In Whit Stillman’s sprightly and effervescently comical Love & Friendship, the Victorian era gets an uproarious facelift. Based on Jane Austen’s novella ‘Lady Susan’ (but going by the moniker of yet another Austen title), Love & Friendship is a frilly costume drama plump with acidic joviality and atypically boiling over with meaty guffaws. For those who typically avoid hifalutin, period piece fare, which Stillman’s picture appears to be from an arm’s length, expect to rather entreat with a tongue-in-cheek send up; a welcome vacation from formality and frivolity. His one-of-kind character piece is injected with barbed zingers, sharp witticisms and a tangy, irreverent touch, like a creampuff fluffed full with key lime paste but still absolutely delicious.
Let it be known: Kate Beckinsale deserves award’s attention for her turn as the haughty hottie Lady Susan Vernon, a social climber married into wealth then turned to a life of migratory dejection when her husband up and dies. Stillman’s film begins with a swift boot delivered to Lady Susan’s bottom, who must hightail it by carriage from distant familial ties, ejected from their good graces following a scandalous affair with the handsome but married master of the estate. Her reputation slides.
With nowhere else to turn, Lady Susan absconds to the residence of unwelcoming in-laws. In no time, Reginald DeCourcy (Xavier Samuel), initially caught jesting of Susan’s ill-repute, executes a 180 on the initial assessment he’d made of the defamed widow. With her superlative flirting skills, years of ugly rumors are caught in of avalanche of overwhelming evidence that presents a lady who operates on an operatic level of intelligence and charm. DeCourcy is soon ga-ga for a woman who society (and more importantly, his parents) deems totally ineligible. His sister Catherine (Emma Greenwell) is not so easy won over and plots to keep Susan’s tempestuous barbs from sinking into her brother’s thin skin.
Navigating the uneasy shallows of social custom, Susan’s plight to find herself and her unfortunately-named daughter Frederica (played by the unfortunately-named Morfydd Clark) proper suitors amounts of nothing less than a game of chess with a true master. Similarly, watching Stillman tug the strings is equally the work of a master puppeteer arranging his pieces for the kill; working his formation into perfect Pincer position.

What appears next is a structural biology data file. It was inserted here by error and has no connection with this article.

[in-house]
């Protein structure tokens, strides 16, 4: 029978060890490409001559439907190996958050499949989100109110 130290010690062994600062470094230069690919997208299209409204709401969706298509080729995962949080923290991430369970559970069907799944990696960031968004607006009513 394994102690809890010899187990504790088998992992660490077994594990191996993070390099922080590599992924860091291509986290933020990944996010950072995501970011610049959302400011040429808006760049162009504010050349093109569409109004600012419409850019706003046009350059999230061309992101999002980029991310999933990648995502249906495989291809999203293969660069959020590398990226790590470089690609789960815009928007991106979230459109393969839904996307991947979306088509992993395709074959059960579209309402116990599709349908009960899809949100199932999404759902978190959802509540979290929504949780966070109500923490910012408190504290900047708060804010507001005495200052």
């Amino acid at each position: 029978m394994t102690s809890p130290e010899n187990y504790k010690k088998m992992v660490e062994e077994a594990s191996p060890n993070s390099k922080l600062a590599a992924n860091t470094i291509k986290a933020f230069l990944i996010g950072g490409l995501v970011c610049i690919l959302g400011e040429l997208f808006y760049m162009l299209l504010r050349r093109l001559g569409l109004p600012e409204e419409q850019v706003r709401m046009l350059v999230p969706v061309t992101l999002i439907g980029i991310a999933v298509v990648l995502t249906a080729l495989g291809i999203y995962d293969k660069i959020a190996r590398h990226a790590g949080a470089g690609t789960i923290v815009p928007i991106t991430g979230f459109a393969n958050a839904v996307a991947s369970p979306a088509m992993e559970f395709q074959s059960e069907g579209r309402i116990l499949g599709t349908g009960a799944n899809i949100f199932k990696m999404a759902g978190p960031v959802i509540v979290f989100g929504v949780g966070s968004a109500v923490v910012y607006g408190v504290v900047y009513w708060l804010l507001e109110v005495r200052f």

As Susan, Beckinsale spars with a silver tongue, both manipulative and cunning in her wordplay and even more quick to get the upper hand in any situation. Equally given to sarcasm as she is to making those around her partake in the mental gymnastics required to keep up with her quick wit, Susan’s only true equal is friend Alicia Johnson (Chloë Sevigny), an equally acute American who’s controlling husband (Stephen Fry) demands she have nothing to do with the scandalous Susan. The two swoon for the future in which he is deceased and they can stroll the streets in peace, lamenting the inferior world around them.
Of love and friendship, Stillman’s prose clearly favors the later. Only the fools and the naive in his film seem susceptible to the domineering, fickle sway of love. And no fool is greater than Sir James Martin (Tom Bennett), a pawn of a landowner who offers the film an absolutely side-splitting jester. Certainly no King Soloman, Bennett is an indispensable presence as James Martin, whose frequent unfamiliarity with basic human tenants, as well as, for example, peas, make him a hysterical fool without measure, the perfect ying to Susan’s Machiavellian yang.
It should come as no surprise for those familiar with the filmmaker that Stillman’s feature is bustling with immaculate performances (though none can reach the heights of Beckinsale or Bennett) or that it’s overwhelmingly a creation of immeasurable style. Stillman’s unique framing device – he introduces characters mounted as if in 18th century portrait – lends the film a kind of joshing campiness. We’re not meant to take these characters nearly as seriously as they take themselves and Stillman’s being in on the joke makes navigating his Colonial-era waters all the more delightful. No degree of hoity–toity costumery (designer Eimer Ni Mhaoldomhnaigh’s frilly products are nonetheless visionary) can taper the sleeve of stupidity. Especially amongst the elite class.
CONCLUSION: Whit Stillman’s ‘Love & Friendship’ is a savvy anecdote to the stuffy Victorian costume drama. Hysterical and unpretentious, Stillman’s adaptation of Jane Austen’s work would make the author proud. Additionally, Kate Beckinsale proves that a career spent amongst CGI creations is a monumental waste of her awesome talent as she crafts an unforgettably shrewd feminist heroine in Lady Susan Vernon.